From American Soil

The disruption of a plot by a clandestine militant group in Clayton, Michigan, to murder law enforcement officials illustrates perfectly what an unholy and inconsistent mess America’s counter-terrorism architecture has become.

Major Hassan’s murderous rampage in Fort Hood, Texas, is repeatedly described as terrorism but the word is barely mentioned when a group of white right-wing extremists plan to do almost exactly the same thing in Michigan.

The chosen target was the same – men and women in uniform. The chosen method was the same – murder. In both cases the motivation seems to be prompted by perverted religious teachings.

If anything, the militarization of the Hutaree group is more alarming than Hassan’s lone wolf shooting spree. There are forty-six other similar militia groups in Michigan alone. Fifty-seven in Texas. The only real difference between the two incidents is that Major Hassan was Muslim and the Stone Gang Christian.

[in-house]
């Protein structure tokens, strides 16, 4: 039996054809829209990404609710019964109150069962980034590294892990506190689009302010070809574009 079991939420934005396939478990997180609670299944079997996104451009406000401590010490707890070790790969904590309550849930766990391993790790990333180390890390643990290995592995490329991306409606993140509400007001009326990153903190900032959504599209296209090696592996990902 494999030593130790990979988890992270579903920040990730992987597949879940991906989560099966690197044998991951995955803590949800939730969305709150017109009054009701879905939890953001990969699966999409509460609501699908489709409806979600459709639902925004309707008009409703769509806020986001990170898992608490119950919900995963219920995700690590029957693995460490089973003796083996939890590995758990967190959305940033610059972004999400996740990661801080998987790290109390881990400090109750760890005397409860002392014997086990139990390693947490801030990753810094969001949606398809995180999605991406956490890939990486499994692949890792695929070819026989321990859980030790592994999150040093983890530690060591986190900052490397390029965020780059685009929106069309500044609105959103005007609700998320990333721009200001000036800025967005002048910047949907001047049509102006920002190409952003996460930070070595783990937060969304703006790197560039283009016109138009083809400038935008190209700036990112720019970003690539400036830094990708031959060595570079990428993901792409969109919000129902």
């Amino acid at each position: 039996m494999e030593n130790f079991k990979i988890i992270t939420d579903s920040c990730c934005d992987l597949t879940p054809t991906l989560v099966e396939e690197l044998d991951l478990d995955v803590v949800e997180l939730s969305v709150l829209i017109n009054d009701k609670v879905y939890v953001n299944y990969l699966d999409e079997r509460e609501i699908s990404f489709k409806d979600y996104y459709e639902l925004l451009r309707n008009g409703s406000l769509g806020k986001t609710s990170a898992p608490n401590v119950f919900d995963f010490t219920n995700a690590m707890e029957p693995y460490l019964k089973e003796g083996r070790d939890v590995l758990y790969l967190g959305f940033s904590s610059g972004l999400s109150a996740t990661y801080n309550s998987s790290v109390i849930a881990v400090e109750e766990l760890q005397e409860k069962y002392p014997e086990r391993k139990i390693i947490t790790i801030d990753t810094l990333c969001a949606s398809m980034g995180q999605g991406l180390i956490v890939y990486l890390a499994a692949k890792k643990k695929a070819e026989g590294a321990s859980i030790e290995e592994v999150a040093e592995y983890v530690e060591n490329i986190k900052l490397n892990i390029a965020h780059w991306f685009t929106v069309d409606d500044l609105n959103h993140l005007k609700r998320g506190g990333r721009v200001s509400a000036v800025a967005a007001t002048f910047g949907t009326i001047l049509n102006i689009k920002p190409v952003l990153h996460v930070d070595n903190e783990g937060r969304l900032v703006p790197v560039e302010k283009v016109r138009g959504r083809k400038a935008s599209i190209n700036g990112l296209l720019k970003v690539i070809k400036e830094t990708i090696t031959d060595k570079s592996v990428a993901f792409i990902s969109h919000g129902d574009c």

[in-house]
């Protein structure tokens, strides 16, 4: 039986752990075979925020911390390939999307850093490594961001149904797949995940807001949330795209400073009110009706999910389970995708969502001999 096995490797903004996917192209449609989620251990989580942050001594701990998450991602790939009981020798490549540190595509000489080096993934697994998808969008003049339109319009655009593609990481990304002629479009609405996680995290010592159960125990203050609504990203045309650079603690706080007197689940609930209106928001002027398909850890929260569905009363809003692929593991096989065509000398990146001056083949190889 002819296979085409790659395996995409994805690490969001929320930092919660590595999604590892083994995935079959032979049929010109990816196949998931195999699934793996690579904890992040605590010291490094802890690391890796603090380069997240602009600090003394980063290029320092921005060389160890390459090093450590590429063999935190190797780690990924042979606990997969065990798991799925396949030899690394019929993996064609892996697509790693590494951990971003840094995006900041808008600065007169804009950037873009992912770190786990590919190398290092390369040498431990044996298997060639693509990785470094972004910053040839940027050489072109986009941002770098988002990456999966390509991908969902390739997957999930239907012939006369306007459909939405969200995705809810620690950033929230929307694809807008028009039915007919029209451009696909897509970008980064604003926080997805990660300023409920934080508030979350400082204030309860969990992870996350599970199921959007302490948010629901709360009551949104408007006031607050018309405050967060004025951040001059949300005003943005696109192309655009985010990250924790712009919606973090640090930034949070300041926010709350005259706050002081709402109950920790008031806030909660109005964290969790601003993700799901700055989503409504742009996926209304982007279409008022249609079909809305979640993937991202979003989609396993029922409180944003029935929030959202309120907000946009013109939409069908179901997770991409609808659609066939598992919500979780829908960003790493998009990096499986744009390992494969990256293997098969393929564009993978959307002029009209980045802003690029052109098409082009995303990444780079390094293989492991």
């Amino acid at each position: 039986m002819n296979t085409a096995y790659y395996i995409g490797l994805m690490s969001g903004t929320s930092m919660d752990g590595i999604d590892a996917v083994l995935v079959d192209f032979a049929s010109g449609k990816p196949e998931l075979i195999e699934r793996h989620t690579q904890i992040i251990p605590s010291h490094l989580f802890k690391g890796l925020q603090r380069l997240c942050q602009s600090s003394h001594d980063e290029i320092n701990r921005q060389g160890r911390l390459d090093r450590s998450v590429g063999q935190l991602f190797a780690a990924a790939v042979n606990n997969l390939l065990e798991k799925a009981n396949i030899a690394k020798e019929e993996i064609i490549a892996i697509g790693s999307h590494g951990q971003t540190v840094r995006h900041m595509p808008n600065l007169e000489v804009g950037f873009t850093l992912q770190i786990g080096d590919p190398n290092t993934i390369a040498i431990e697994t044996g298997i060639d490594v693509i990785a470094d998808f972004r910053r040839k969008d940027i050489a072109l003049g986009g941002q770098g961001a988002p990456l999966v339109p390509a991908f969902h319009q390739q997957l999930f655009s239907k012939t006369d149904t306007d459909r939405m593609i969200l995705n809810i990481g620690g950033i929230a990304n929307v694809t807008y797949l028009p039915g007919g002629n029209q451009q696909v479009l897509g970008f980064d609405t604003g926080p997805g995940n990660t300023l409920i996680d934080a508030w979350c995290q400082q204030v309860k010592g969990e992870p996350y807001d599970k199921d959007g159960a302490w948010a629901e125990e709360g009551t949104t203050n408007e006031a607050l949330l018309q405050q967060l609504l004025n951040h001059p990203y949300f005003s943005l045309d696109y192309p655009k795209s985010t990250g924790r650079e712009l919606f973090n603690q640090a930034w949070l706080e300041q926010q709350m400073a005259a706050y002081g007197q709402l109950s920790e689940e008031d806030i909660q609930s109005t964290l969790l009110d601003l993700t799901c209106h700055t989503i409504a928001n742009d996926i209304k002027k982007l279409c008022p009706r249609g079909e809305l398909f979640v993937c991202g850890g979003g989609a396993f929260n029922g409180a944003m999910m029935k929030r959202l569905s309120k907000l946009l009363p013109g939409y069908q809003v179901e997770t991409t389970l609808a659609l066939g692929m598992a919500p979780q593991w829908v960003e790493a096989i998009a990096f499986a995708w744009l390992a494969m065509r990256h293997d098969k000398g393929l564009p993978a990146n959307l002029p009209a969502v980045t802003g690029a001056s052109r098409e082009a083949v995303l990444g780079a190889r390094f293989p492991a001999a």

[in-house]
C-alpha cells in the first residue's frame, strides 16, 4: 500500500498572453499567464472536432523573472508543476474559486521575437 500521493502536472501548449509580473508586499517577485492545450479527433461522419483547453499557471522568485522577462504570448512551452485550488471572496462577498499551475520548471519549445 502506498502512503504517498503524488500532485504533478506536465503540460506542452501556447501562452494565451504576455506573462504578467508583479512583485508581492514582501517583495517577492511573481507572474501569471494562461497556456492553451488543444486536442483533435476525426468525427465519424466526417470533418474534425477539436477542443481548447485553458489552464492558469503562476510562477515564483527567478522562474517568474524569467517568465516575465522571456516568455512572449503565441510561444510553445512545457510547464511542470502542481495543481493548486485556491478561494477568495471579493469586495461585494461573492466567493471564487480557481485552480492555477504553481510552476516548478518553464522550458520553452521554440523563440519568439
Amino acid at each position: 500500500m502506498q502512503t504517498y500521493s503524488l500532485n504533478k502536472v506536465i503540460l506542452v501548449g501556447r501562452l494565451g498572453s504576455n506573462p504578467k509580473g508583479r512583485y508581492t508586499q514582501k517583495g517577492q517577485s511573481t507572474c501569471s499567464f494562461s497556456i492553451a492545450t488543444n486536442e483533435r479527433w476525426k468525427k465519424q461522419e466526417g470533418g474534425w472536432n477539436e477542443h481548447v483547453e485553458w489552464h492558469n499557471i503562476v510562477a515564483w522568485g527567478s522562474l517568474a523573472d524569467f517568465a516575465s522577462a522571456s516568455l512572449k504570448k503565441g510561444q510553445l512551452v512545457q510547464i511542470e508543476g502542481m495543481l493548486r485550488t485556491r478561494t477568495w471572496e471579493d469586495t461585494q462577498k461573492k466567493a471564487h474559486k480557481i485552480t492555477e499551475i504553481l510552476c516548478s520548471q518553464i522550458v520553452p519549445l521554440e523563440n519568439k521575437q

The alleged members of the Clayton plot have been charged with sedition – seeking to overthrow the elected government of the United States. If there was ever a group that, in the words of George W. Bush, hates our freedoms surely this is it.

Yet our response to the two events is completely schizophrenic. Perhaps this is because the Clayton case raises such difficult questions. Is joining a militia any different than attending a terrorist training camp? What might providing material support to such groups entail?

Is using a nationally syndicated radio show or a platform on a 24-hour news channel any different that promoting hate-speech from a pulpit or minbar?  If the war on terror extends over the globe what implications does this have when the threat springs from American soil?

These are certainly questions worth pondering as the Southern Poverty Law Center reports an upsurge in the activities of these groups in reaction to the election of President Obama.